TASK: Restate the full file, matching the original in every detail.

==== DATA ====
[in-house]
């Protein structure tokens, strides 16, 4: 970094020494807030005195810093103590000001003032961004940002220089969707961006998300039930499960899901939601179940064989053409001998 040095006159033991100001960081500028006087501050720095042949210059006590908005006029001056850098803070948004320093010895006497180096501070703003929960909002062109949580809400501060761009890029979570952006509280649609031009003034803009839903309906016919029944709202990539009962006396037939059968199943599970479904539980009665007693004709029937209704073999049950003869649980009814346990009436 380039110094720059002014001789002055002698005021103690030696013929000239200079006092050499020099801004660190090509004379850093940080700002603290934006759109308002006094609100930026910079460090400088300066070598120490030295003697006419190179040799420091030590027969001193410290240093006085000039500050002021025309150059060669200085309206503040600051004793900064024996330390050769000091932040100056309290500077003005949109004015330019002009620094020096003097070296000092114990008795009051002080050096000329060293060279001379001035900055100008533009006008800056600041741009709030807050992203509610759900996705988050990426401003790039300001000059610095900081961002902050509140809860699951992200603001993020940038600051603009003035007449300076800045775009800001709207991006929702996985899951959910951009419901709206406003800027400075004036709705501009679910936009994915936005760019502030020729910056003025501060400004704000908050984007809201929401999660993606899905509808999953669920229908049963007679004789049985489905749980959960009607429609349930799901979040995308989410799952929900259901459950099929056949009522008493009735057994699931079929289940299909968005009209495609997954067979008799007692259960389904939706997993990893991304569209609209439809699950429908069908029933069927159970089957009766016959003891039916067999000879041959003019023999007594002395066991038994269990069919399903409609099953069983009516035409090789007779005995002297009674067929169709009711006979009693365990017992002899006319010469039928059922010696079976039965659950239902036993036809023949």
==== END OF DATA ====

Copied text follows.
[in-house]
């Protein structure tokens, strides 16, 4: 970094020494807030005195810093103590000001003032961004940002220089969707961006998300039930499960899901939601179940064989053409001998 040095006159033991100001960081500028006087501050720095042949210059006590908005006029001056850098803070948004320093010895006497180096501070703003929960909002062109949580809400501060761009890029979570952006509280649609031009003034803009839903309906016919029944709202990539009962006396037939059968199943599970479904539980009665007693004709029937209704073999049950003869649980009814346990009436 380039110094720059002014001789002055002698005021103690030696013929000239200079006092050499020099801004660190090509004379850093940080700002603290934006759109308002006094609100930026910079460090400088300066070598120490030295003697006419190179040799420091030590027969001193410290240093006085000039500050002021025309150059060669200085309206503040600051004793900064024996330390050769000091932040100056309290500077003005949109004015330019002009620094020096003097070296000092114990008795009051002080050096000329060293060279001379001035900055100008533009006008800056600041741009709030807050992203509610759900996705988050990426401003790039300001000059610095900081961002902050509140809860699951992200603001993020940038600051603009003035007449300076800045775009800001709207991006929702996985899951959910951009419901709206406003800027400075004036709705501009679910936009994915936005760019502030020729910056003025501060400004704000908050984007809201929401999660993606899905509808999953669920229908049963007679004789049985489905749980959960009607429609349930799901979040995308989410799952929900259901459950099929056949009522008493009735057994699931079929289940299909968005009209495609997954067979008799007692259960389904939706997993990893991304569209609209439809699950429908069908029933069927159970089957009766016959003891039916067999000879041959003019023999007594002395066991038994269990069919399903409609099953069983009516035409090789007779005995002297009674067929169709009711006979009693365990017992002899006319010469039928059922010696079976039965659950239902036993036809023949």